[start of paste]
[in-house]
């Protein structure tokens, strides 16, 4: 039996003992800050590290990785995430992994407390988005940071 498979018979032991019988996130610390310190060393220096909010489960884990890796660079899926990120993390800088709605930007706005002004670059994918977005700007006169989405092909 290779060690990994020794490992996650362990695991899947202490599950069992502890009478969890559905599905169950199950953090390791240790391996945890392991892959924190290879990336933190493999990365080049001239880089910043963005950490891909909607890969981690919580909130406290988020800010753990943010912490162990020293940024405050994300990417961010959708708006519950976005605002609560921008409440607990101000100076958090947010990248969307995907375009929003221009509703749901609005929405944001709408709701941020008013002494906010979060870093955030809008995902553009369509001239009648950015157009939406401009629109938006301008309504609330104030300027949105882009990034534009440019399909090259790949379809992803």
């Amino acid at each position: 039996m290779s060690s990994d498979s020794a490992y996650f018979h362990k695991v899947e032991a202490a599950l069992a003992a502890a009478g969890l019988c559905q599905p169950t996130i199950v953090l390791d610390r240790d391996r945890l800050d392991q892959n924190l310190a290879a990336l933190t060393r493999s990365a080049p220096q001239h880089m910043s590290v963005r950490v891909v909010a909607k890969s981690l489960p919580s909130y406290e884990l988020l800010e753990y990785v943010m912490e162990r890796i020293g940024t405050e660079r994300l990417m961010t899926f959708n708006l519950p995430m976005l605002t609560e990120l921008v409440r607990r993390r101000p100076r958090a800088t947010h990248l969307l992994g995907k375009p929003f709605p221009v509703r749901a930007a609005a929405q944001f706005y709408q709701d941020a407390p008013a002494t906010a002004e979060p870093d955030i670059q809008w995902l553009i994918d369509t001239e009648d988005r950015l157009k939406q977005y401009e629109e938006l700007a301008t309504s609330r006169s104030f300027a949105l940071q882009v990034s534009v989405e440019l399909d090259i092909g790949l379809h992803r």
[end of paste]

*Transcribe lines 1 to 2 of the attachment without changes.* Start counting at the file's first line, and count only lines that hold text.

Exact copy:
[in-house]
């Protein structure tokens, strides 16, 4: 039996003992800050590290990785995430992994407390988005940071 498979018979032991019988996130610390310190060393220096909010489960884990890796660079899926990120993390800088709605930007706005002004670059994918977005700007006169989405092909 290779060690990994020794490992996650362990695991899947202490599950069992502890009478969890559905599905169950199950953090390791240790391996945890392991892959924190290879990336933190493999990365080049001239880089910043963005950490891909909607890969981690919580909130406290988020800010753990943010912490162990020293940024405050994300990417961010959708708006519950976005605002609560921008409440607990101000100076958090947010990248969307995907375009929003221009509703749901609005929405944001709408709701941020008013002494906010979060870093955030809008995902553009369509001239009648950015157009939406401009629109938006301008309504609330104030300027949105882009990034534009440019399909090259790949379809992803």